Cherishing the gospel of Jesus Christ.

With the power He supplies

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Jesus’ famous words ring in my head, “Take my yoke upon you, and learn from Me, for I am gentle and lowly in heart, and you will find rest for your souls” (Matthew 11:29, ESV).  How can a yoke bring rest?  A yoke implies woak…hard work.  And yet, these words from Jesus declare something that we all long for…rest for our souls.

The question I have been wrestling with is:  how does this happen? How does Jesus provide rest for our souls, while asking us to take on an instrument of work, which is anything but rest?  There could be many answers to this question, but let me just offer two:

  1. All of us suffer from the heavy weigh of condemnation and guilt.  We all know that there is a God in heaven to whom we must one day give an account.  The regret of our past or concern for our future, weighs on us.  To deal with this heavy weight, we think that we will find rest for our souls through more work.  So, we think, “if I do enough good things, those will outweigh the bad things”.  It’s the same plight that our first parents, Adam and Eve, found themselves in after they disobeyed God.  Instead of looking for an answer from their Creator, they looked the answer through hard work: covering up their sin, putting on fig leaves and hiding from God.  Adam and Eve tried to find guilt’s answer in their own work.  We all do this.  The religious people in Jesus’ time did it.  Guilt would be atoned for and eradicated by their obedience or by following strict traditions.  And we’re no different:  “Work harder and one day we will finally have rest”.   But Jesus offers a different answer:  His work, on our behalf.  Jesus lived and died in such a way that He satisfied God’s demands against us and satisfied God’s wrath toward us.  When we trust in Christ’s work on our behalf, God justifies us before Him. This means that God now longer sees us or acknowledges us in our guilt and He no longer condemns us.  We are free of accusation from the Judge of the Universe and this brings rest to our souls.  It brings peace with God and we are no longer under the weight of condemnation.  That’s called amazing grace.
  2. But that not the only way that Jesus brings rest to our souls.  Rest is found in taking Jesus’ yoke upon us.  Farmers are familiar with these terms and understand the hard work required by an ox when they’re working through a yoke. There two types of yokes that we must have in mind.  One is a single yoke or a beam placed over our sholders with two buckets at each end.  This yoke is placed on us, the buckets are filled with heavy loads, and we carry it alone. This the yoke of the law.  It demands and it pushes but it offers no strength to carry the load.  The other yoke is a double yoke, which is intended to be carried by two oxen.  In this yoke, there is a lead ox, who offers maximum strength and direction.  This is Christ’s yoke that we are to take upon ourselves.  He is the strength and direction, that allows us to be in the yoke with Him, yet, not carry the load on our own or with our own strength.  Rather, as Peter writes, “whoever serves, as one who serves by the strength that God supplies—in order that in everything God may be glorified through Jesus Christ. To him belong glory and dominion forever and ever” (1 Peter 4:11, ESV).  This makes His yoke “easy and His burden light” (Matthew 11:30, ESV).  To some degree this is the work of sanctification.  We are working, but God is at work in us, with the strength that He supplies.  And this brings rest to our souls because our work in sanctification is not work for salvation, it is work from salvation.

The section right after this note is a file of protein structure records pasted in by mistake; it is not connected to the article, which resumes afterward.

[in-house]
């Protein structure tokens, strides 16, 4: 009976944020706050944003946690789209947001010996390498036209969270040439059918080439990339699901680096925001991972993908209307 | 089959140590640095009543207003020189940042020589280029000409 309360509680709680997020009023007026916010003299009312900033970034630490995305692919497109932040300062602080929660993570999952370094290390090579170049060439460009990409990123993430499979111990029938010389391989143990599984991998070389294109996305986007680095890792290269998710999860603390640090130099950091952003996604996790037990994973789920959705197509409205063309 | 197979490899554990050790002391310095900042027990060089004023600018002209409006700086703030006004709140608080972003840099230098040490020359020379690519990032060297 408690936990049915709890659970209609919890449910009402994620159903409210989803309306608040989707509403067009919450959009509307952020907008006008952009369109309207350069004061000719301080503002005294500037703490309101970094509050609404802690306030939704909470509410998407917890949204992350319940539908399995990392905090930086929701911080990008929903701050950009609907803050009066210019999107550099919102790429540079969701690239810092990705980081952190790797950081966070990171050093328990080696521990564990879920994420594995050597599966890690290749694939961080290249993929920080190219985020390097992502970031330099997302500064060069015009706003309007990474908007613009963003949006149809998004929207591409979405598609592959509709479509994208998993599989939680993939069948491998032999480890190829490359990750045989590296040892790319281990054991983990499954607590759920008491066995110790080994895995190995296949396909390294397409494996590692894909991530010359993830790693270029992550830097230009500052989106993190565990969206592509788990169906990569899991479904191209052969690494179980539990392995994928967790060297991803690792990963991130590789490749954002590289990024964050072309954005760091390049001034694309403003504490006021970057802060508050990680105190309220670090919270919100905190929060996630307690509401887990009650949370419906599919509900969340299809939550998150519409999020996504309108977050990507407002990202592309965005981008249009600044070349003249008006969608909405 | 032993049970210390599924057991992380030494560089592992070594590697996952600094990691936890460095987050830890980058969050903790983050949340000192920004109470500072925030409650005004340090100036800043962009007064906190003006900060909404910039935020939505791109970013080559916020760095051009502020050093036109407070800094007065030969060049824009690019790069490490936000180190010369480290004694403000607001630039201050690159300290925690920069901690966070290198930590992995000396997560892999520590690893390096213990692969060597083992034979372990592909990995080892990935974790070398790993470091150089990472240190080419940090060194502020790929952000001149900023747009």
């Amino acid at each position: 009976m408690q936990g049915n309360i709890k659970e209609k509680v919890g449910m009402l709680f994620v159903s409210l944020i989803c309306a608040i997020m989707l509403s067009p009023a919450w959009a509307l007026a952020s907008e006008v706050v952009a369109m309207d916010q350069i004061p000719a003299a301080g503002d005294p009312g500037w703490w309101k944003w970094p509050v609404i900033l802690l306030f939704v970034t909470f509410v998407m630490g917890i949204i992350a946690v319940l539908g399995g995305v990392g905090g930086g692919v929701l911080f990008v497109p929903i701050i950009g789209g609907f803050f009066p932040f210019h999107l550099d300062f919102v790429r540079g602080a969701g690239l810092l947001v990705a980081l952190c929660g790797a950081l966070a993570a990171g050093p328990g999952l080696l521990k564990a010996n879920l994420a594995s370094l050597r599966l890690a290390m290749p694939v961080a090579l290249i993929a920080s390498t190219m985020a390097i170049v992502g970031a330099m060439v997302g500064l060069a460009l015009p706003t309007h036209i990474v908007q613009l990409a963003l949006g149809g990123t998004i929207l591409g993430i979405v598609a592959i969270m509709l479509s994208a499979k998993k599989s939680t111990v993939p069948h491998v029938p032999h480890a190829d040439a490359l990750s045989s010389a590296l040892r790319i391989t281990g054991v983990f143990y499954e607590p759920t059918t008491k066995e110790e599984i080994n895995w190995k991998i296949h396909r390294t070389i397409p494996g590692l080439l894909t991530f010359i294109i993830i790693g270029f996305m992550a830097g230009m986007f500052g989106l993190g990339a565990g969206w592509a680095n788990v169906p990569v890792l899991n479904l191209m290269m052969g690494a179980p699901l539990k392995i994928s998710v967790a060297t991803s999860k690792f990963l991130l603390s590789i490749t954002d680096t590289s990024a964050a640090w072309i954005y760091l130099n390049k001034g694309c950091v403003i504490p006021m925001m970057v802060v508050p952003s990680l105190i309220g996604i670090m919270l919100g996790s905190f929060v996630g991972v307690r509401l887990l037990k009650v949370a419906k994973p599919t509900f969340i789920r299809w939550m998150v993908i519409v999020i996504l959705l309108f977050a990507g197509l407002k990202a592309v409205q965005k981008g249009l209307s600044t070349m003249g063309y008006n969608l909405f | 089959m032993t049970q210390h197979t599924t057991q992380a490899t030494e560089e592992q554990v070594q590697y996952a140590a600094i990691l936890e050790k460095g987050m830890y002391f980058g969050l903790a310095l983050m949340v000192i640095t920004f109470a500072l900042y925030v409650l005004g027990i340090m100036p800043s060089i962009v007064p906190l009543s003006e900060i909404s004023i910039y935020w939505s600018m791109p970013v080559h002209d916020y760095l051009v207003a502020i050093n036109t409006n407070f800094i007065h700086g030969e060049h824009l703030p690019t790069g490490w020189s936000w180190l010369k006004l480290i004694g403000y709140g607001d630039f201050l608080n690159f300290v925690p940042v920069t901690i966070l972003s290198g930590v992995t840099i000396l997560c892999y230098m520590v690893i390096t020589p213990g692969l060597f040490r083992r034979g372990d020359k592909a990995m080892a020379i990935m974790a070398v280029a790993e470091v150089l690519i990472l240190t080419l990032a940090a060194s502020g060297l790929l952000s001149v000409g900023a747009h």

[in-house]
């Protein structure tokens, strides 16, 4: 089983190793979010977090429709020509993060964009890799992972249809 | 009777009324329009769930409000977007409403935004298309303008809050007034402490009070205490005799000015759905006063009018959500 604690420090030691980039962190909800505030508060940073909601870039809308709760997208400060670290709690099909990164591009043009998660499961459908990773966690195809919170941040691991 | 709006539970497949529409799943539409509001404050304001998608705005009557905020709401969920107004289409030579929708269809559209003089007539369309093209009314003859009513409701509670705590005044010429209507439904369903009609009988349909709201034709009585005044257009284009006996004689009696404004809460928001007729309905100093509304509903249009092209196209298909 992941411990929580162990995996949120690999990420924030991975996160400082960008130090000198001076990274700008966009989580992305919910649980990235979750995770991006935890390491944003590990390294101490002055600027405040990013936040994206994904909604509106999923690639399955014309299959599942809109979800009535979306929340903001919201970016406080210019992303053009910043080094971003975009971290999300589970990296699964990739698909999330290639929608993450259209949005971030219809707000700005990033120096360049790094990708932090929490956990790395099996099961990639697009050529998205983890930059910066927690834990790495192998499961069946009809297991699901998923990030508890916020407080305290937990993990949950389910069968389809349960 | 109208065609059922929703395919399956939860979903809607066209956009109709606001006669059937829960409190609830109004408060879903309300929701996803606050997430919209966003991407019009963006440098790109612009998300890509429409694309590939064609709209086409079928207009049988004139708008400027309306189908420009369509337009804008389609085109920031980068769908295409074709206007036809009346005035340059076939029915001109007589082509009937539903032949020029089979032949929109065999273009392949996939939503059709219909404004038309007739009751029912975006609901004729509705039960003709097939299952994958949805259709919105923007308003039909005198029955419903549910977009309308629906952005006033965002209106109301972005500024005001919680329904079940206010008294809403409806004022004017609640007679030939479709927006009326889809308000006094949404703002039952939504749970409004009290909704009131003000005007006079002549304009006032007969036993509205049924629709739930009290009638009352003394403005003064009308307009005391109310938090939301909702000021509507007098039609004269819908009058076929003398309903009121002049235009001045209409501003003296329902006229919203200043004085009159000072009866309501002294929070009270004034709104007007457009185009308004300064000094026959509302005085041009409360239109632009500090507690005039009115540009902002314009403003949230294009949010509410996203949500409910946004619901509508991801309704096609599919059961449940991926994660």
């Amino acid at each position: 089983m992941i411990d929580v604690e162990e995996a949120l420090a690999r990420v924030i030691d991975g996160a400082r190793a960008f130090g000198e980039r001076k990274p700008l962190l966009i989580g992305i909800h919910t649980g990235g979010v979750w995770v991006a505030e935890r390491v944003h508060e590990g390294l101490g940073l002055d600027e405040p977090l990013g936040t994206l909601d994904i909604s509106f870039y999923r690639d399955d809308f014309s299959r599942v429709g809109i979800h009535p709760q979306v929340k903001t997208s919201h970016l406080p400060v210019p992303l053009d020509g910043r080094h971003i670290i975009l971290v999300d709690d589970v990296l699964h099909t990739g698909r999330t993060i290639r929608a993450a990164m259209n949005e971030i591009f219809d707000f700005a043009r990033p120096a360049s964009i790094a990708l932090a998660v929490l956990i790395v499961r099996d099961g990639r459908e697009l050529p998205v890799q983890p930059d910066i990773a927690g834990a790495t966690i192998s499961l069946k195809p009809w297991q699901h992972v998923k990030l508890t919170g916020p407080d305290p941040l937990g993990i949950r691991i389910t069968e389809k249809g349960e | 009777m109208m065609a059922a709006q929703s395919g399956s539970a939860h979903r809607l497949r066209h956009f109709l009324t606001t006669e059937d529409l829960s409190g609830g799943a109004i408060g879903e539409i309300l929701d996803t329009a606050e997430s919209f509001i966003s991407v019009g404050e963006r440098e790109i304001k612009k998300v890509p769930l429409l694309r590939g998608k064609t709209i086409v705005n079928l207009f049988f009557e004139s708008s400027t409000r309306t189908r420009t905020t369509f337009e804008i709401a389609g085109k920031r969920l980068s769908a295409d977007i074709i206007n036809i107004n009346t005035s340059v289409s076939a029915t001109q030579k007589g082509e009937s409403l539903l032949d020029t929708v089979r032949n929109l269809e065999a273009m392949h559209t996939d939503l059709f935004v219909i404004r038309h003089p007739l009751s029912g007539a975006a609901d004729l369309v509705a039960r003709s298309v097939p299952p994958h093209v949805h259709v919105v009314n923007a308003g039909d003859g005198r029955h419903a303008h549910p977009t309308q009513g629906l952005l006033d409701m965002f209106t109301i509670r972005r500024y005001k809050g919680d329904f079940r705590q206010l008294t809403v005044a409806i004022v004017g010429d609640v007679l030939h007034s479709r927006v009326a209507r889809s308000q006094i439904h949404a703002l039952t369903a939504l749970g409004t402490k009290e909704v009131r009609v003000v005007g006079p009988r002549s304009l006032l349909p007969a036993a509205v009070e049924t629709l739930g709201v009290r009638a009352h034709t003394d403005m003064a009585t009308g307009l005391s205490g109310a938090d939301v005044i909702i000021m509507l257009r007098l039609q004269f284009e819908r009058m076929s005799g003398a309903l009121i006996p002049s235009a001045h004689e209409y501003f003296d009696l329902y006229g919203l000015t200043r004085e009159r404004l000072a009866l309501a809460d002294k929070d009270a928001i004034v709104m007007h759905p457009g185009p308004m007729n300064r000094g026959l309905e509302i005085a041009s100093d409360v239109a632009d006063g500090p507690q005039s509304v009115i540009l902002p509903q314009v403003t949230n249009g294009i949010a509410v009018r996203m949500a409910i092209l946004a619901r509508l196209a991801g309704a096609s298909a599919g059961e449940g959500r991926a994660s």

Now, these two answers are critical because many times the heavy weight of condemnation causes us to think that we have to work our way out of it.  This is the beauty of Jesus Christ.  He works for us, on our behalf and declares us justified before God. This is His work, alone.  We believe and He acts.  This brings rest to our souls in the sense that we are at peace with God and no longer guilty before HI’m.  But through the same person, Jesus, God empowers us to live in a brand new way.  We “no longer live for ourselves, but for Him who died and was raised” (2 Corinthians 5:15, ESV).  In this, we find rest, while we work.

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It is always amazing to me how the Lord providentially puts us in a text that fits perfectly with issues in our world. That was certainly true this past Sunday.



I was looking forward to opening up the new year at CLF because of this. It’s just felt like we need a fresh beginning. That’s part of the impetus for the series, “Children of God”.

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